“The test of a book lies in its power to map or transform a life. The question we would ultimately ask of any work of art is this: Can you live it?” (p. 129)
Edmundson wants readers to use works of literature like a guidepost for possibilities–the roads not taken (or those that have yet to be). The choices of actions or behaviors in a character in a novel allow a reader to see what might be and consider the validity of those choices; would the reader choose the same path? He pursues literature as a kind of secular Bible–a way to see life filtered through the lenses of characters and authors–while asking questions one might ask of a religious text. How does this improve my life? What can I take from this as a lesson?
He calls literature his source for “vital words” because “there are simply too many sorts of human beings, too many idiosynchratic constitutions, for any one map of human nature, or any single guide to the good life, to be adaptable for us all.” (p. 113)
What I do appreciate is that he doesn’t denigrate any type of book; rather, he classifies them into two categories: canonical and pop culture. And his distinction between the two are important because neither is a permanently fixed entity. Canonical books, he says, “ought to be the testing and transforming books that have influenced people in exciting ways over a long period.” (p. 122) Pop culture books are less complex and cannot act as roadmaps for the reader; they operate on wishes. However, pop culture books do–with a bit of consideration–help a reader discover themselves because what “we’re drawn to can tell us a good deal about what’s not present in our own lives.” (p. 131) It can “inspire us to search for ways to satisfy hungers we didn’t know we had.” (p. 131)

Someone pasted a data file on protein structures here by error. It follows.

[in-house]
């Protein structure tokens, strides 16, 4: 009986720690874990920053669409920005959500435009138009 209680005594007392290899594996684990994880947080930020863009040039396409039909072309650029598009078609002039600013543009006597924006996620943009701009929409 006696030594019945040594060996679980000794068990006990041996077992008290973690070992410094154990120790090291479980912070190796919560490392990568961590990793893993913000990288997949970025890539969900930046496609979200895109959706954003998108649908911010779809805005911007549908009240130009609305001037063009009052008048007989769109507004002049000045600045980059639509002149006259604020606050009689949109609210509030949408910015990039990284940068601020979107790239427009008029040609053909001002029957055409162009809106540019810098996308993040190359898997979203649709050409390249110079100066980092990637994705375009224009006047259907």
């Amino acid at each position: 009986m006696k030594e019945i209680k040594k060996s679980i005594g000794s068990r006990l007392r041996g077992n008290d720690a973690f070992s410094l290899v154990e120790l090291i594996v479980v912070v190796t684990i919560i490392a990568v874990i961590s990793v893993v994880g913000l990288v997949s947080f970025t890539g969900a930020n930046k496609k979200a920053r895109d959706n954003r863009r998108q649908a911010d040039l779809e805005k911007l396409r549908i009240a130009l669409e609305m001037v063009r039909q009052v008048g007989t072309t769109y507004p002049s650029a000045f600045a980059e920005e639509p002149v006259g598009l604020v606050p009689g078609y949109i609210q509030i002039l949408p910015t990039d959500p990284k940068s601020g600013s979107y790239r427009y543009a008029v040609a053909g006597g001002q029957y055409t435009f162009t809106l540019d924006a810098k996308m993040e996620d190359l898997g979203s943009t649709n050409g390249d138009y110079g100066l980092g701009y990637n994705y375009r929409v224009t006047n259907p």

His view on pop culture books reminded me of an activity on page 105 in Julia Cameron’s The Vein of Gold: A Journey to Your Creative Heart.
- Name your five favorite movies.
- Name your favorite book from childhood.
- Name three characters you love.
- Name three characters you would love to play.
- Name three topics you think about.
- Name three topics you read about.
Then you need to look at what all these things have in common: what issues do they bring to the forefront, what qualities do they possess that you admire or despise, what drives the story. According to Cameron, this exercise will find the issues that are central to your creativity–the ideas that are at the core of your being.
But, what I appreciate is that although Edmundson gives guidelines he does not dictate what *should* be on your list to read. Ultimately, it is up to the reader to decide what is going to work for him or her as long as the distinction between the two types is understood–and can be used with that knowledge in mind.
“The best beginning reader is often the one with the wherewithal to admit that, living in the midst of what appears to be a confident, energetic culture, he among all the rest is lost.” (p. 33)